When "Rat Race" was released in 2001, the movie was met with moderate financial success. As reported by The Numbers, the movie's production budget was $48 million, and the film ended up grossing around $91 million. Not exactly a blockbuster, but it did make its money back. Unfortunately, critics of the time were somewhat divided on the film, with a critic score of 45% on Rotten Tomatoes. However, the audience score is slightly more favorable, with a 64%. Likewise, MetaCritic gives "Rat Race" a critic score of 52, while the audience score is 8.3 out of 10. This somewhat highlights a disconnect between fans and critics, though that is probably to be expected with a genre like comedy, which is tremendously subjective.

Even critics were divided, with Behind the Lens's review saying, "You'll laugh. You'll laugh so hard you cry. You'll hold you're sides from laughter. And then, you'll laugh some more. And after you've seen it once, you'll 'race' back to the theater and see it twice just to make sure you get all of the jokes." However, Emanuel Levy said in his review, "Manic, messy, and for the most part silly, this road comedy marks Zucker's bumpy return to the genre after a number of equally bumpy dramas such as 'First Knight.'"

Social media users still talk about Rat Race

However, it seems that "Rat Race" has a few proponents, even 20 odd-some years later. Over on Reddit, u/ThatIowanGuy started a conversation asking their fellow Reddit locals what their favorite "bad" movie is, and "Rat Race" completely dominated the conversation when u/ld20r brought it up, earning well over 800 up-votes for the suggestion. Several Reddit users chimed in with quotes from the movie, which became a positive feedback loop. Still, some decided to elaborate their feelings on "Rat Race," with u/LordKurin writing, "This is one of the best comedy movies of all time ... I'm honestly shocked the RT score is below 50%."

Others also felt the same way, with u/cormunicat saying, "So glad to see this movie on the list. I was laughing so hard when I saw this movie for the first time (in the theater); I had tears streaming down my face and recommended it to everyone I knew. It was a benchmark movie for funny to 23-year-old me. Unfortunately, no one ever got back to me on whether they found it as funny as I did." U/MistarEhn explains their thoughts on "Rat Race" and said that they feel like this is one of those movies one can watch and still laugh at even knowing the different bits. They added that they felt "Rat Race" nailed the slapstick style comedy, which adds to its ability to stay funny.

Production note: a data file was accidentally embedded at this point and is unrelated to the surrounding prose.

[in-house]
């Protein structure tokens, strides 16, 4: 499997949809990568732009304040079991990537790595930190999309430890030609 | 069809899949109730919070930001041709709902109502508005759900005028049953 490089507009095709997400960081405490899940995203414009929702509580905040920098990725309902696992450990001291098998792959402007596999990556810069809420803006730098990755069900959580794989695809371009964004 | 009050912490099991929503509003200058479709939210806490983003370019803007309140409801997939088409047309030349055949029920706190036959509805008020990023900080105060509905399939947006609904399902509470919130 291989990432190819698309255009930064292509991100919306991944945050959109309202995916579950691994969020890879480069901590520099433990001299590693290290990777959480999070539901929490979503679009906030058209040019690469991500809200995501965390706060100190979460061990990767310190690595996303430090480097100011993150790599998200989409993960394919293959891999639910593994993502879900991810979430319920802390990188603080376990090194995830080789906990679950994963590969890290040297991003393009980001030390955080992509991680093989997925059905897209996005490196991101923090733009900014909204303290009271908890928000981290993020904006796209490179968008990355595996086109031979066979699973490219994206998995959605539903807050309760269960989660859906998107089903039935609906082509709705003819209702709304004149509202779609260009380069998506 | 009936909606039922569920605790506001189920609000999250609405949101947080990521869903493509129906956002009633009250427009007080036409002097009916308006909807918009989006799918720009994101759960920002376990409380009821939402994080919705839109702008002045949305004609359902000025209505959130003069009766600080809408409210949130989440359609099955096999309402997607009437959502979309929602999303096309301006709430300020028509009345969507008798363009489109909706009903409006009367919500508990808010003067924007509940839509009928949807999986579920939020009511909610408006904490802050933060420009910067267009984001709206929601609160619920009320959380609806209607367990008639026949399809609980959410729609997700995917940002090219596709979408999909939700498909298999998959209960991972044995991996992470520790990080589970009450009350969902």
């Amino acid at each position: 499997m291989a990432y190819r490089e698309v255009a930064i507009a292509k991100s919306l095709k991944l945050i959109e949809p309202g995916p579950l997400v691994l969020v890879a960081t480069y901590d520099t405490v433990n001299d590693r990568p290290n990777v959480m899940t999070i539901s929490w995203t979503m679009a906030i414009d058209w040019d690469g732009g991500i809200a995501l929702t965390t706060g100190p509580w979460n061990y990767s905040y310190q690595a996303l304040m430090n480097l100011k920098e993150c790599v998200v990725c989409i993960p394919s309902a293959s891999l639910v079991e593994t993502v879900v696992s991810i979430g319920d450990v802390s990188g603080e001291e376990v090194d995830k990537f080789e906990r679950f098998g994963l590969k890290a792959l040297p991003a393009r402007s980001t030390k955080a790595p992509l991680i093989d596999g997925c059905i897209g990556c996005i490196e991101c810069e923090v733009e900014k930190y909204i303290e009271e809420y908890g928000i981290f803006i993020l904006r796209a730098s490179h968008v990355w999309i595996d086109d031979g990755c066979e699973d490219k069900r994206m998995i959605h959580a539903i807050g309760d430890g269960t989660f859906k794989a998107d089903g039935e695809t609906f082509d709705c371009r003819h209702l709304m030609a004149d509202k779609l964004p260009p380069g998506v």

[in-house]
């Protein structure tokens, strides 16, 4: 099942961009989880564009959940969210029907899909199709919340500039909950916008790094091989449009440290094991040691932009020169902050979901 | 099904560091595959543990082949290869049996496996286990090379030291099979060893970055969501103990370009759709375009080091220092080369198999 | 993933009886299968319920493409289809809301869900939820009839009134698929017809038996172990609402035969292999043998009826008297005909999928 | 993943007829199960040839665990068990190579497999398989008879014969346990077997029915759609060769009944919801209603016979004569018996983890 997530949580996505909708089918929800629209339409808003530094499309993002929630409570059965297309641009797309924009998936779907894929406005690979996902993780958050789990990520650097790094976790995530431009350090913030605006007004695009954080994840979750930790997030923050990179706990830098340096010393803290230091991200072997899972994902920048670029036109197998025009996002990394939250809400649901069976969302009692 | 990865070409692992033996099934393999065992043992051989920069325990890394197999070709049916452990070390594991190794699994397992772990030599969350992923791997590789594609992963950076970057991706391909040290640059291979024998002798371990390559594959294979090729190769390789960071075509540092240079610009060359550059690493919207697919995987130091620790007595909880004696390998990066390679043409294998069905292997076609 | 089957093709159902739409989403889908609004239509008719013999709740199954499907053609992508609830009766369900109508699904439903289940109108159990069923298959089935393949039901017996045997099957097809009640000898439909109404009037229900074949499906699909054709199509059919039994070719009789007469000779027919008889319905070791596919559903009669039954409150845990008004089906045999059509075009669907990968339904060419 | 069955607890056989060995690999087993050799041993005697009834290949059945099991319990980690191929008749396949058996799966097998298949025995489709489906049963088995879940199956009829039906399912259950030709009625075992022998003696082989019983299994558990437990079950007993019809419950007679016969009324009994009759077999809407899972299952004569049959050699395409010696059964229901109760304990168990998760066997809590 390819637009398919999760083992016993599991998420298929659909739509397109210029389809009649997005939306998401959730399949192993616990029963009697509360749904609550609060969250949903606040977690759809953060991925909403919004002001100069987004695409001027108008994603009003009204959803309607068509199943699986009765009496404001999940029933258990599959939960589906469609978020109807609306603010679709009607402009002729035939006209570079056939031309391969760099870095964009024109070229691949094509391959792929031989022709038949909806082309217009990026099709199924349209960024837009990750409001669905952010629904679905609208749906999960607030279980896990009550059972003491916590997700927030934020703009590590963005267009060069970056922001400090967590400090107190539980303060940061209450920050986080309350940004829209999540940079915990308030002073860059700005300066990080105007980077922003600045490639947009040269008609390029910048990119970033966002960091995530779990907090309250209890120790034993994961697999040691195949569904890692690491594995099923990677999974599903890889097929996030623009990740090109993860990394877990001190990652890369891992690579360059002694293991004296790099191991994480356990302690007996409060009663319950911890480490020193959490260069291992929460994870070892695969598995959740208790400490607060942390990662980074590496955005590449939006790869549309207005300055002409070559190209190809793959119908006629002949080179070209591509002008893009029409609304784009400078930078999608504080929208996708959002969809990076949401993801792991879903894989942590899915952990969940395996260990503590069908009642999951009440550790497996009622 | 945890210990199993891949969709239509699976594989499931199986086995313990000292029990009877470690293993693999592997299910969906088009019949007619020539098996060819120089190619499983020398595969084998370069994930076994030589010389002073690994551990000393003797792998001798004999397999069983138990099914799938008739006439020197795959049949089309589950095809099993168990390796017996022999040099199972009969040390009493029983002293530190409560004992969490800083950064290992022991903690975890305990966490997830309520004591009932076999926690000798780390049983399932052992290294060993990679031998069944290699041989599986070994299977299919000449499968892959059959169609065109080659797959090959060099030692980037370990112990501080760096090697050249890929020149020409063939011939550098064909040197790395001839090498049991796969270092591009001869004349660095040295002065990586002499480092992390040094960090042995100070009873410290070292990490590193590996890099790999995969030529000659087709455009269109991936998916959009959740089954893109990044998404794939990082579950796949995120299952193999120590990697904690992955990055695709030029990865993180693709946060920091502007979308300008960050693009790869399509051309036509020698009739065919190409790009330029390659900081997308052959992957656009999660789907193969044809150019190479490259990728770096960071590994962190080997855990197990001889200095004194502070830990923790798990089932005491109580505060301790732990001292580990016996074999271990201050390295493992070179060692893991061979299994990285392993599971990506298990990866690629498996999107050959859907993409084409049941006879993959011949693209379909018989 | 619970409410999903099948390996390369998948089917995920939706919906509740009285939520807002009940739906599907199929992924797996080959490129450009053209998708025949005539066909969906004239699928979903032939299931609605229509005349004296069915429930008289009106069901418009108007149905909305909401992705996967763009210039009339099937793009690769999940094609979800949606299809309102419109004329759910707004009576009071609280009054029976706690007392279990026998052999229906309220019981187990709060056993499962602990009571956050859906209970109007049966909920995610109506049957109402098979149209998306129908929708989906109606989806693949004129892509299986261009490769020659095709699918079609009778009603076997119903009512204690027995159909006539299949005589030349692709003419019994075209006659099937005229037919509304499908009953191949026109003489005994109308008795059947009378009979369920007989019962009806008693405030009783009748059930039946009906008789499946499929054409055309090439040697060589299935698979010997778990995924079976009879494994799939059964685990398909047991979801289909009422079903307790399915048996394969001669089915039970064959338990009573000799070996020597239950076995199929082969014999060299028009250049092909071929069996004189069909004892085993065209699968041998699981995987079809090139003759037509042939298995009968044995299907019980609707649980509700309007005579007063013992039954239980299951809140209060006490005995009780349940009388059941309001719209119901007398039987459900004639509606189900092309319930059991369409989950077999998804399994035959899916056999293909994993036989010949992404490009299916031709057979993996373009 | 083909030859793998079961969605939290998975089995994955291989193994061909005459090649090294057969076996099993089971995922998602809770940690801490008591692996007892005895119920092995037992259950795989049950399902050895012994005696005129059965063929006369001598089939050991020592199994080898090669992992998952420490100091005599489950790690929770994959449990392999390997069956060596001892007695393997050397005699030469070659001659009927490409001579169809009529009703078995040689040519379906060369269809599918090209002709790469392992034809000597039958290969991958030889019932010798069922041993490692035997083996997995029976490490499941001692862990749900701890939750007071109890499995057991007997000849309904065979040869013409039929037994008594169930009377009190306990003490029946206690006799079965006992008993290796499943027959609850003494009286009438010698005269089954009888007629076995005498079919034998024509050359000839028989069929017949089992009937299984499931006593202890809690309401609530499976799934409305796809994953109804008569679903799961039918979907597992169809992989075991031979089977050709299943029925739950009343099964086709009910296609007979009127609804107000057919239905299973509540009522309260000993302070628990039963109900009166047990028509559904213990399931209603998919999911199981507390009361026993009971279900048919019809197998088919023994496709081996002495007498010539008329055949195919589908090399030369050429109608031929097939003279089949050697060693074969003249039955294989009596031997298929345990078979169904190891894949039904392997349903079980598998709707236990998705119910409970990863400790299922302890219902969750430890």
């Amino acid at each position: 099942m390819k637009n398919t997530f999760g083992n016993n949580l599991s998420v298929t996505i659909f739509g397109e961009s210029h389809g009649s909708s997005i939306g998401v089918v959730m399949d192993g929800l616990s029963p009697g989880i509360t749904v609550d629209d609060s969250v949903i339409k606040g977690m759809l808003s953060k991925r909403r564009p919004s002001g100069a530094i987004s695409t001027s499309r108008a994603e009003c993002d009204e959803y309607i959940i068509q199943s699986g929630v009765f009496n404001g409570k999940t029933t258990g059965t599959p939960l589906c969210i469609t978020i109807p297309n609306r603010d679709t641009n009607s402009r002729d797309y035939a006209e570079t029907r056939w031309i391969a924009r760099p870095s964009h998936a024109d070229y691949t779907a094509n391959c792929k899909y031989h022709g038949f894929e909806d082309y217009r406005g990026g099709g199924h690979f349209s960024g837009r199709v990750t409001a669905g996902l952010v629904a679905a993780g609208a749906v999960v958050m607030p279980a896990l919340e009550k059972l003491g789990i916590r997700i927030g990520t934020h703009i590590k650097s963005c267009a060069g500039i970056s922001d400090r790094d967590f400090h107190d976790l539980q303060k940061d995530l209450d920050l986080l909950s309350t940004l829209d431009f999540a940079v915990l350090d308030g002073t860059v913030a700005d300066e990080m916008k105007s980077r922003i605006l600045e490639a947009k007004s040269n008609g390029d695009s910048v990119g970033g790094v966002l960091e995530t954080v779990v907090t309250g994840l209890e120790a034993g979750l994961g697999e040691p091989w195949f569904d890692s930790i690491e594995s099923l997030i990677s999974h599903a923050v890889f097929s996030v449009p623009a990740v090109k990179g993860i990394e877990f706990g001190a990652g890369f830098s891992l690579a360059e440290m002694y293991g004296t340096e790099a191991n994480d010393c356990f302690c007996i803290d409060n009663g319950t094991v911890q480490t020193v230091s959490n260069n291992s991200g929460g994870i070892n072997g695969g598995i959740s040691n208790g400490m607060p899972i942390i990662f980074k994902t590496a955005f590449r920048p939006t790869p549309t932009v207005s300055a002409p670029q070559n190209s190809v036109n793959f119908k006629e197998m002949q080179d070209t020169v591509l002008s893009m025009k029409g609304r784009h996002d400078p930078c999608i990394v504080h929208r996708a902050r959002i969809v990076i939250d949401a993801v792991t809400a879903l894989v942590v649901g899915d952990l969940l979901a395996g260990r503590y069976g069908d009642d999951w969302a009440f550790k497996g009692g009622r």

Rat Race has some meaty subtext

Considering the above comments from Reddit users and some critics, it seems that some still remember "Rat Race" fondly. If anything, "Rat Race" has become more topical these days with the obsession over celebrity, reality television, and easy money. When "Rat Race" was initially released, reality television was a pale shimmer of what it was to become, but after several years, this genre has become increasingly off-the-wall. Even pop culture and entertainment poke fun at this obsession with high-stakes games – think about how popular Netflix's "Squid Game" is. Despite that show's fierce games and nonchalant attitude towards human life and suffering, it isn't too much of a stretch to say that both "Rat Race" and "Squid Game" are similar in this regard, though the tone is exceptionally different. Still, both "Rat Race" and "Squid Game" show off everyday citizens competing for the amusement of an upper and powerful caste.

Besides the literary subtext of this particular movie, the basic comedy and slapstick style of humor has a certain broad appeal. In addition, the different stories and actors that come together in "Rat Race" offers a little bit for everybody. From flying cows, stealing Hitler's car, harassing a cheating lover with a helicopter, scheming titans of industry, and possibly infected piercings, there is a reason why people still enjoy "Rat Race."

The actors had a lot of fun making Rat Race

Perhaps another reason why "Rat Race" is still worth a watch even today comes down to how much enjoyment the actors themselves had making the film. In an interview with Hollywood, "Rat Race" star Amy Smart was asked about the movie's production and if she and her fellow costars had fun, and she replied, "There was such a loving energy on the set–most of the time. Jerry Zucker just set a great tone for the movie. And working with all these amazing actors ... they weren't out to prove anything but just have fun and do what they do best. So, I felt challenged to step up my performance and do my best. And I trusted Jerry to bring out the best in me and be happy with the takes we had."

So with a vast and impressive cast that thoroughly enjoyed themselves, plenty of slapstick and sight gags, and perhaps one of the first usages of Smash Mouth's "All Star," "Rat Race" may be worth a watch if one has never seen it, and if one already has, perhaps it is time for another spin. Just make sure that you don't do it because some rich person placed a bet on you doing so.